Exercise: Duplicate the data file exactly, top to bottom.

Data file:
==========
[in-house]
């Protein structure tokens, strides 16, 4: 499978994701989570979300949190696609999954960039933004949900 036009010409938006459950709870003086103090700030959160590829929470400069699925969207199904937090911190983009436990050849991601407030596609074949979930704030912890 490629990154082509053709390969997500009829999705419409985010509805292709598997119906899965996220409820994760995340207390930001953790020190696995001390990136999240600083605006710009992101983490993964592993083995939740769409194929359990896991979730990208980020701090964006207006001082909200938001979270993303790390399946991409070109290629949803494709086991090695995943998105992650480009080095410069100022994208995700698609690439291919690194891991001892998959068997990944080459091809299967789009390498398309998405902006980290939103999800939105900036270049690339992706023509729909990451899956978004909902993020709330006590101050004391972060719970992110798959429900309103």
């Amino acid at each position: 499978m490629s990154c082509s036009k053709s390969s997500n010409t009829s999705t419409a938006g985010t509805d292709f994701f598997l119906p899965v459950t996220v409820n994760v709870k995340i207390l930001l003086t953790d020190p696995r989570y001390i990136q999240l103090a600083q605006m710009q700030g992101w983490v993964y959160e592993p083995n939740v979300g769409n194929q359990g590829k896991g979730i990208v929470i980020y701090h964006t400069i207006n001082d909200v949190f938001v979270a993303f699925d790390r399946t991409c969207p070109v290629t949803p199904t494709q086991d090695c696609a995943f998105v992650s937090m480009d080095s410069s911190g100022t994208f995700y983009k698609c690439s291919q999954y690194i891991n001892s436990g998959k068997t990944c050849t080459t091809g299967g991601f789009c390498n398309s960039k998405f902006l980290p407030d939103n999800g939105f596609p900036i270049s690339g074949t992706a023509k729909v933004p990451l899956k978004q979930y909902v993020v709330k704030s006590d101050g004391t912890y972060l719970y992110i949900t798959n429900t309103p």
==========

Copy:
[in-house]
């Protein structure tokens, strides 16, 4: 499978994701989570979300949190696609999954960039933004949900 036009010409938006459950709870003086103090700030959160590829929470400069699925969207199904937090911190983009436990050849991601407030596609074949979930704030912890 490629990154082509053709390969997500009829999705419409985010509805292709598997119906899965996220409820994760995340207390930001953790020190696995001390990136999240600083605006710009992101983490993964592993083995939740769409194929359990896991979730990208980020701090964006207006001082909200938001979270993303790390399946991409070109290629949803494709086991090695995943998105992650480009080095410069100022994208995700698609690439291919690194891991001892998959068997990944080459091809299967789009390498398309998405902006980290939103999800939105900036270049690339992706023509729909990451899956978004909902993020709330006590101050004391972060719970992110798959429900309103």
């Amino acid at each position: 499978m490629s990154c082509s036009k053709s390969s997500n010409t009829s999705t419409a938006g985010t509805d292709f994701f598997l119906p899965v459950t996220v409820n994760v709870k995340i207390l930001l003086t953790d020190p696995r989570y001390i990136q999240l103090a600083q605006m710009q700030g992101w983490v993964y959160e592993p083995n939740v979300g769409n194929q359990g590829k896991g979730i990208v929470i980020y701090h964006t400069i207006n001082d909200v949190f938001v979270a993303f699925d790390r399946t991409c969207p070109v290629t949803p199904t494709q086991d090695c696609a995943f998105v992650s937090m480009d080095s410069s911190g100022t994208f995700y983009k698609c690439s291919q999954y690194i891991n001892s436990g998959k068997t990944c050849t080459t091809g299967g991601f789009c390498n398309s960039k998405f902006l980290p407030d939103n999800g939105f596609p900036i270049s690339g074949t992706a023509k729909v933004p990451l899956k978004q979930y909902v993020v709330k704030s006590d101050g004391t912890y972060l719970y992110i949900t798959n429900t309103p």